But there are two terms I regret creating. I want to talk about those for a bit.

Super Ex. I think this theory was collaborative, but I can’t remember who helped me come up with it. I’m pretty sure I came up with the term. And if I didn’t, then I’m definitely the one who spread it around. So I’m taking responsibility for it.

The super ex is a shorthand way of talking about this theory I had for a while that everyone had one major past relationship by which they judge all following relationships. I formed this theory early on in college because all of the people I was befriending seemed to have had similar experiences: serious relationship in high school leads to serious breakup before college leads to serious hangup for all college relationships.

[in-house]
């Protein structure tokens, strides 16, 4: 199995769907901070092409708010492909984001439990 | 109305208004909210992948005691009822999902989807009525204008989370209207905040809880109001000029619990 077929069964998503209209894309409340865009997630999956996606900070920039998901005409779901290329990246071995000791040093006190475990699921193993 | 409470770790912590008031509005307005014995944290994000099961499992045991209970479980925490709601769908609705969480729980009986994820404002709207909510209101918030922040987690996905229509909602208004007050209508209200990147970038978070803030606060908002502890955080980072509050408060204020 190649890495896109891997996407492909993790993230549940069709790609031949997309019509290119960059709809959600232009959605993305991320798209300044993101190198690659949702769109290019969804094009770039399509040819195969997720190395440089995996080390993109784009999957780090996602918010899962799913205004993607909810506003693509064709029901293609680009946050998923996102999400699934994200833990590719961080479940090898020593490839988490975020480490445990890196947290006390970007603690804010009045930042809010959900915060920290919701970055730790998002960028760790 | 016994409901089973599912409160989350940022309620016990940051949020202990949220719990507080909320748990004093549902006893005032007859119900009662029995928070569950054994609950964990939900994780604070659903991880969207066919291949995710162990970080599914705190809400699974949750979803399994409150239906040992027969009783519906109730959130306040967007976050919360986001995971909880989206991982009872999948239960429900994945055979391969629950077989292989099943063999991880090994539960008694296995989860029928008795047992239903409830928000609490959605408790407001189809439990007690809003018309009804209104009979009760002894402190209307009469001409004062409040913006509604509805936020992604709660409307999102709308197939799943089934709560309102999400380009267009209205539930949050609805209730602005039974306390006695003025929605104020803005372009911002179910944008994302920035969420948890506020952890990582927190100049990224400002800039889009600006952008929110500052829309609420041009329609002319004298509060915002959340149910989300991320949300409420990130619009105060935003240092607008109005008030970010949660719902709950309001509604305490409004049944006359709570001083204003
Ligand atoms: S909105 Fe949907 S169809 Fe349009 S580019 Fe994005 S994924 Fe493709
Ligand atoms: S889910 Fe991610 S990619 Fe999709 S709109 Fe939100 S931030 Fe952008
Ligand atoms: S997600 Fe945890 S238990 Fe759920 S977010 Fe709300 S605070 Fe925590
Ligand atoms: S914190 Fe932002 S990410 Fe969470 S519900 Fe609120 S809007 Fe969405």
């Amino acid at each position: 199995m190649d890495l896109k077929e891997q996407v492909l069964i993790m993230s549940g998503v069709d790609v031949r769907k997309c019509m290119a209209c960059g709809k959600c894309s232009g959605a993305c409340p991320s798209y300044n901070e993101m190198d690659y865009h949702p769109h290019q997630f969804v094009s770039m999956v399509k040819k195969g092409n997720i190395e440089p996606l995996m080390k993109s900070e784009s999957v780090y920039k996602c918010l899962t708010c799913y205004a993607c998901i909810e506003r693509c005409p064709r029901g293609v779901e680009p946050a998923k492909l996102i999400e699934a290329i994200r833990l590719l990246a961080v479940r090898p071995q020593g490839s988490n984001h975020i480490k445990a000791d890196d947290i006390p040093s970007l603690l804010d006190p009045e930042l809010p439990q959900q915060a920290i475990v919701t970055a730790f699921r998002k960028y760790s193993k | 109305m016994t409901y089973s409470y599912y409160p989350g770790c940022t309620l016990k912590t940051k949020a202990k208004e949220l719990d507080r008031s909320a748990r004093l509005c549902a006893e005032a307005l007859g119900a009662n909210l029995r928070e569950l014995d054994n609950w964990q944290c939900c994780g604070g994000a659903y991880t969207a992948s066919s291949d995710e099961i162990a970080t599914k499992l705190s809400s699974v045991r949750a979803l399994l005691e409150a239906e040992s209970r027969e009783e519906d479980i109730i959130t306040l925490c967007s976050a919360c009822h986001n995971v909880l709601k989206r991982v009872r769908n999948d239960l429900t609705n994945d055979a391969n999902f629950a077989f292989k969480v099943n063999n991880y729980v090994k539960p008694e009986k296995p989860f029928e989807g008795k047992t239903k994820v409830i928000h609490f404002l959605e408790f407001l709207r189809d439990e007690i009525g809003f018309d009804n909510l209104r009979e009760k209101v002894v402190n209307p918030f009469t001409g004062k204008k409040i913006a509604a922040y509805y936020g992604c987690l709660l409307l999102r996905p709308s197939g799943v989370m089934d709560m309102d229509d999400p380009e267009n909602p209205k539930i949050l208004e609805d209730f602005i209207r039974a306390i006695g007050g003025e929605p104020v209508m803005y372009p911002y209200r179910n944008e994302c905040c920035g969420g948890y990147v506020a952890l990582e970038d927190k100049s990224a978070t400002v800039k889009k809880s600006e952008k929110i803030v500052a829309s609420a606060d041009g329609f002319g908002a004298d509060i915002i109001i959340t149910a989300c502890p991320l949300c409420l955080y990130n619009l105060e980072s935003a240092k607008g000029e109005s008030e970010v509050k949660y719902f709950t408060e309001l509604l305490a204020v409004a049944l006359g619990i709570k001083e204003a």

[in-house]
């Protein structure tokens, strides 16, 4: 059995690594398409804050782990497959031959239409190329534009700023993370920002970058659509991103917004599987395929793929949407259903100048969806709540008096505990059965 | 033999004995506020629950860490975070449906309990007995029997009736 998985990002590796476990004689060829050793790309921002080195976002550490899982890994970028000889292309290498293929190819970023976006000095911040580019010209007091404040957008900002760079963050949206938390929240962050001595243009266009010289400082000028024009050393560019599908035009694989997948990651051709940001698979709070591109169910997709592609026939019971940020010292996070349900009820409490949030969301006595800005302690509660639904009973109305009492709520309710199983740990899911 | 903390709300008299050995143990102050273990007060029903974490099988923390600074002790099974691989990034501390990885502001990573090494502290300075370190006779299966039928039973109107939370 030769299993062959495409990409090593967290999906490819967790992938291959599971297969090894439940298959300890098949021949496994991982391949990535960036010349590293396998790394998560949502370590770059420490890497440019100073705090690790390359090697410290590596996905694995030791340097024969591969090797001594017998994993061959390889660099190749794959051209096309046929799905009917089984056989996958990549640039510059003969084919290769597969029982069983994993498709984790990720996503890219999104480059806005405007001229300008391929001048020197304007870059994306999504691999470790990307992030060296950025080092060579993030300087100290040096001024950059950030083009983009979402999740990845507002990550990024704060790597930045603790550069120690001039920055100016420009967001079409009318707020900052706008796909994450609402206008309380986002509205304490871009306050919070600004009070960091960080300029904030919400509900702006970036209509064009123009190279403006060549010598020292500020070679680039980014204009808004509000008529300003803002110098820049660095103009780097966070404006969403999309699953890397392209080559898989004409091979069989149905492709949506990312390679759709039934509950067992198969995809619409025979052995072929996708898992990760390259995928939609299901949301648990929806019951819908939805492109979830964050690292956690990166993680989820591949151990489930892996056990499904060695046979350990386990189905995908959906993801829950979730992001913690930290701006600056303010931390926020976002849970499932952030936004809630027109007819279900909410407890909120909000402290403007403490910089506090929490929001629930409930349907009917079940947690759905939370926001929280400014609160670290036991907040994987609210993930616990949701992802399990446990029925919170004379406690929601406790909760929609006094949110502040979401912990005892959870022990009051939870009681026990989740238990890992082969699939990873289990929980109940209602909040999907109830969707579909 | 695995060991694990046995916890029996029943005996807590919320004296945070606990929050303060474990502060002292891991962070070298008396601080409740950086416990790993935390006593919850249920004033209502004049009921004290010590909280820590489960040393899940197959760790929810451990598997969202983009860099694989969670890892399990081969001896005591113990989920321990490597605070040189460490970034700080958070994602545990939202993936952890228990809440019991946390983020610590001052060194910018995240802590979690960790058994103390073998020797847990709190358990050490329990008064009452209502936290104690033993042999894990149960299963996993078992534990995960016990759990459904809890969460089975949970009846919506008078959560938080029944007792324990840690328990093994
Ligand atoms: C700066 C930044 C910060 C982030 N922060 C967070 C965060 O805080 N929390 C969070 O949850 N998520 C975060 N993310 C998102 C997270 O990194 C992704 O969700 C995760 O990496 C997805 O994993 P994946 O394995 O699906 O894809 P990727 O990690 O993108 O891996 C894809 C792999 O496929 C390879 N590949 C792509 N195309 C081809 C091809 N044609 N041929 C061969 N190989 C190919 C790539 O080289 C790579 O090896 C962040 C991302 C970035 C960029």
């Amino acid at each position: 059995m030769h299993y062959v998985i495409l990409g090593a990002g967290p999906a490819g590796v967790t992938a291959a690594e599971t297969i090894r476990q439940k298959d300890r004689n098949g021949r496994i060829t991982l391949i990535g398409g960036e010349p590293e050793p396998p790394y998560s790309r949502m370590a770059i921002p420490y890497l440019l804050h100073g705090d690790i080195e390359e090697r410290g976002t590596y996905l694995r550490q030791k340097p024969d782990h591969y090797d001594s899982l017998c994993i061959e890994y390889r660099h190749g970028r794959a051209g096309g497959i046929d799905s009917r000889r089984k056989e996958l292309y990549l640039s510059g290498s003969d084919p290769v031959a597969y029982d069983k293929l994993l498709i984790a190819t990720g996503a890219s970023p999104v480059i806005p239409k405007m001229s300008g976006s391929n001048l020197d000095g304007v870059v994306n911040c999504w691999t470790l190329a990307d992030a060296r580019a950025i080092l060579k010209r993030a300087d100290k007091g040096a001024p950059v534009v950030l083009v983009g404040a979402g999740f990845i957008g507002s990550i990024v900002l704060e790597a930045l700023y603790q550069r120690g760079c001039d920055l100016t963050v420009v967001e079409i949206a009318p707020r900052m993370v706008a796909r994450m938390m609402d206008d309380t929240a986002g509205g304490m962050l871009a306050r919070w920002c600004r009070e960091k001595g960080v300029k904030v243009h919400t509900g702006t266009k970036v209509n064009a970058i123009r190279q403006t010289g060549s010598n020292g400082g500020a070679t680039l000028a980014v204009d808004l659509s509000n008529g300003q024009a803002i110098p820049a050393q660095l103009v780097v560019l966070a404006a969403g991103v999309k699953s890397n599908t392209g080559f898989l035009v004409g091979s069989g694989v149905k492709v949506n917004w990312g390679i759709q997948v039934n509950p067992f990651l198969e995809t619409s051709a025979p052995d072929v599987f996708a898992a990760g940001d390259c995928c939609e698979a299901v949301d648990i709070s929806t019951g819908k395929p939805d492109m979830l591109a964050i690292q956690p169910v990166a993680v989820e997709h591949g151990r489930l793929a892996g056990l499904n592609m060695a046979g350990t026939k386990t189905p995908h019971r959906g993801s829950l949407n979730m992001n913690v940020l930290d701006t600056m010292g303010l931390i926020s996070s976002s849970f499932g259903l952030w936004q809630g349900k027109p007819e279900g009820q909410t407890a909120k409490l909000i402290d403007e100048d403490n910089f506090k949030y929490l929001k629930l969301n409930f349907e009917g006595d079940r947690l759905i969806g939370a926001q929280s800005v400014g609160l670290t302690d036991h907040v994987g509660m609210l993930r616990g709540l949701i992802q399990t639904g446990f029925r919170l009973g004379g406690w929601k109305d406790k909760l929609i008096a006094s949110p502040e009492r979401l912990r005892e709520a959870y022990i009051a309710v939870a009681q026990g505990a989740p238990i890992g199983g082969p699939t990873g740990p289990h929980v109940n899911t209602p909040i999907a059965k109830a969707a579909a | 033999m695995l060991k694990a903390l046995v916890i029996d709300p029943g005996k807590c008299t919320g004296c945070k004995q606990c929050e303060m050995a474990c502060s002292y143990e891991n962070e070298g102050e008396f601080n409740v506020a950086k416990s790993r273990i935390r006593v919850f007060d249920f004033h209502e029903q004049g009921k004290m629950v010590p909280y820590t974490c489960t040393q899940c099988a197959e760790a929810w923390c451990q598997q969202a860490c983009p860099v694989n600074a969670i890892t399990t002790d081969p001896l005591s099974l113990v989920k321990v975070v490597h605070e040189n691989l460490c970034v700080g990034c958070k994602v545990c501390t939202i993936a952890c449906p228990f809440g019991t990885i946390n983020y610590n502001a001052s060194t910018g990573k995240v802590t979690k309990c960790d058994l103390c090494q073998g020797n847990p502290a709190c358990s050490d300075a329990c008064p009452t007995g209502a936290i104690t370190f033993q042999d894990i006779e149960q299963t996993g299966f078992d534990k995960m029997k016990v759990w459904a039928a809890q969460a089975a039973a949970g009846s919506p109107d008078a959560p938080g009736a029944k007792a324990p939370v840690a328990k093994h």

But the theory only made that cycle worse. By giving a name to it, I was normalizing it, saying it was okay to judge all of your relationships off of that one big one. I think that’s a really childish way to think about love, now.

There are a lot of people in this world. There are some people we like, some people we dislike, and some people we love. But every time we form a relationship with someone new, we form something completely new. We shouldn’t stand around comparing it to whatever came before. Apples to oranges, and all that.

Athens Attractive. I feel the worst about this one. This one is born out of my insecurities with the world. And that’s why I feel bad about it. At first, I thought it was funny. It could have been part of a comedy routine, for instance. And I think some people are still using it that way, which is nice. But some people, following my lead, are using it as a negative term. And that’s not okay. I want to take that back.